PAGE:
I’ve seen it on social media. I’ve noticed it in personal contacts. I’ve even seen it on the cable news. People today seem to be bristling with buttons, just waiting to be pushed, that will ignite a raw fury such as I haven’t seen before.
It can be a slip of the tongue, a misplaced word, even a simple facial expression — and suddenly, the person you are communicating with snaps. They become defensive, outraged and, sometimes, downright mean.
What is going on?
My hunch is that the tenor of what passes as discourse coming out of Washington is affecting the entire country — and not in a good way.
The toddler sitting in the White House regularly throws tantrums, fires off inflammatory tweets and makes insane pronouncements on his way to his helicopter. His barrage of hateful and unbalanced rhetoric is wearing on everybody, to the point that we are all feeling vulnerable and on edge. It’s hard not to feel that way when it has become painfully obvious that there is a mentally unstable man with his finger on the nuclear button.
No wonder our own buttons have such hair triggers.
So, while we wait and, hopefully, work to disarm the threat in Washington, we perhaps should do some soul searching and look at our own emotional armaments. I, for one, will freely admit that I have more than once bitten the head off a friend or ally because of a perceived slight. It did not help my mental or emotional wellbeing, and it almost alienated a good friend and ally.
As a cisgender white man, I often forget the privilege I have. Granted, that is somewhat mitigated by the fact that I am queer. But still, the deck is stacked in my favor. Even so, I find myself being ultra-sensitive to any characterization that might play into stereotypes of gay men.
I once snarled at a friend who used the adage, “Growing old isn’t for sissies.” Sissies?! Looking back, I suppose I was also peeved by the reference to “growing old.”
The sentiment was not intended as a slur against gay people, and I should have let it slide or, perhaps, used a humorous response to make my point. Instead, I shamed my friend for using the stereotype in an analogy.
In the modern parlance, I guess I was guilty of “cancelling.”
A lot of that seems to be going on. Someone who is not as politically “woke” as others makes a slight gaff, and they are tossed aside.
The problem with that is it discards a lot of well-meaning folk who just haven’t kept up with the latest vocabulary coming from academia. Not everyone has their finger on the pulse of current trends in social justice.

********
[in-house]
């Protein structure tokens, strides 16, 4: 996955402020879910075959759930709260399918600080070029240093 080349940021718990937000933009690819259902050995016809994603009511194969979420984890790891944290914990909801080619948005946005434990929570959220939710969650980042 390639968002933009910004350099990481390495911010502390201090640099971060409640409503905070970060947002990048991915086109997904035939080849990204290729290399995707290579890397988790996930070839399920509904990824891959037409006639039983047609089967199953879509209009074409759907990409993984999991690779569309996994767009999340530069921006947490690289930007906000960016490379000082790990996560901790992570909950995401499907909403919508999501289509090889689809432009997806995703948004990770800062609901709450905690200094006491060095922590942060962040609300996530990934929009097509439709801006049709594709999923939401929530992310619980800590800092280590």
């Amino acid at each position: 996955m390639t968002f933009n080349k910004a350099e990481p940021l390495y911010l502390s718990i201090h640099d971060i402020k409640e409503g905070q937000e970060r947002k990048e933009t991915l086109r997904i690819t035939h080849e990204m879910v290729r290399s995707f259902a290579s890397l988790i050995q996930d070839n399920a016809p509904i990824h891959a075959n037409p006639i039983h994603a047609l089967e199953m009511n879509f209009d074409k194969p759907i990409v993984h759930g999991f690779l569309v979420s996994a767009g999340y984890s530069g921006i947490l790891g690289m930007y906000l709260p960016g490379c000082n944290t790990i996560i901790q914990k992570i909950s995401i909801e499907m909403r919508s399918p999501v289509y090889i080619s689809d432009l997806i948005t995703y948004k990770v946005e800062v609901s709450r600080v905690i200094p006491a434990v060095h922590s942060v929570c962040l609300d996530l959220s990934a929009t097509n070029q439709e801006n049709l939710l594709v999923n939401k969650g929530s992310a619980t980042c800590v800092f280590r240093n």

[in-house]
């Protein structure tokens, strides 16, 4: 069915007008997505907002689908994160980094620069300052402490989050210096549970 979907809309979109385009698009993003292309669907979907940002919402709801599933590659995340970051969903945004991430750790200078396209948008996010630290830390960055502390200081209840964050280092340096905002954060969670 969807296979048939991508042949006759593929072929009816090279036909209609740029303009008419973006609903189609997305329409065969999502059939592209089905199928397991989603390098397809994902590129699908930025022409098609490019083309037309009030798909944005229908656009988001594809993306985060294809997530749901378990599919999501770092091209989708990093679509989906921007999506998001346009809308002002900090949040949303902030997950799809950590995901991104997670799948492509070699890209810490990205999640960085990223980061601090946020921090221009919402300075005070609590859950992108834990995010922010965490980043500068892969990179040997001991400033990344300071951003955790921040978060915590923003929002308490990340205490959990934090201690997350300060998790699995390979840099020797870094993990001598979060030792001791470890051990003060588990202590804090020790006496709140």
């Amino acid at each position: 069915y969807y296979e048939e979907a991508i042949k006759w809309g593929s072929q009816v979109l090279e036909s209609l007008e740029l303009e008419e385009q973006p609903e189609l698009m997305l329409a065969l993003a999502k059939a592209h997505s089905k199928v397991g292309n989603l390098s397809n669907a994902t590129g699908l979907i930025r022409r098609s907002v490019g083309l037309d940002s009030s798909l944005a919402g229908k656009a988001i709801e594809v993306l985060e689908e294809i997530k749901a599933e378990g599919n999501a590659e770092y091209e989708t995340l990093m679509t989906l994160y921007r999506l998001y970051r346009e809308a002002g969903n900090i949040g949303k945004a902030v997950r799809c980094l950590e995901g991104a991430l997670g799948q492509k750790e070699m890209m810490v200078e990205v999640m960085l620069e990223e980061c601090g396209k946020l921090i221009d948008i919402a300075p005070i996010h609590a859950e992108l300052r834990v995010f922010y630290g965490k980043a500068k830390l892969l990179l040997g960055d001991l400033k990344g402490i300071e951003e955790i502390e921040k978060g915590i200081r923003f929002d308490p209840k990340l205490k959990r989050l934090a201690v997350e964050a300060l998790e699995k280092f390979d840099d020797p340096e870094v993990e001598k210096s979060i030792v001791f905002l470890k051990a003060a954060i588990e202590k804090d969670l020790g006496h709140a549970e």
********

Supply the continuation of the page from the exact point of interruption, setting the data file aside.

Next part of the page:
All this is not to make excuses for genuinely hateful folks, like the guy in the White House. He and his minions are genuinely pushing our country towards some version of fascism that would appall our country’s founders. They deserve every bit of anger and animus we can muster, and I sincerely hope that translates to either impeachment or a landslide against the current version of the Republican Party.
What I am seeking is a kinder and gentler approach to the people who support social justice and progressive causes but might not have shed all the vestiges of their various privilege. Remember, it took them a lifetime of living with that privilege. And until recently, they probably never realized it.
I met a very wise woman named Loretta Ross at the Woodhull Sexual Freedom Summit a couple of years ago. She founded an organization called SisterSong, which advocates for reproductive justice for women of color. She spoke eloquently on the need to “call in” instead of “calling out” when it comes to allies and potential allies.
“Calling in” means speaking to someone privately and lovingly as opposed to blasting them all over social media and “cancelling’ any further contact with them.
In this time of Nazi resurgence, white supremacy, homophobia, transphobia and the general hatred that is infecting our country, we need the idea of “calling in.” Speaking personally to someone and letting them know how their speech or actions have affected people they know and care about will go further than ostracism and shaming.
Rather than letting people push our buttons, we would be better served to disarm ourselves — and them — by actually speaking with them. A heartfelt conversation will affect change much better than subjecting them to a public pillory.
Realizing that we are all living a bit on edge today, showing a little compassion and consideration might help take the edge off and model a better way of dealing with conflict. It will also let us save the righteous anger for the greater threat rather than wasting it on people who are more likely to listen to a reasonable voice than a loud shout.
Hardy Haberman is a longtime local LGBT activist and a board member of the Woodhull Freedom Alliance. His blog is at DungeonDiary.blogspot.com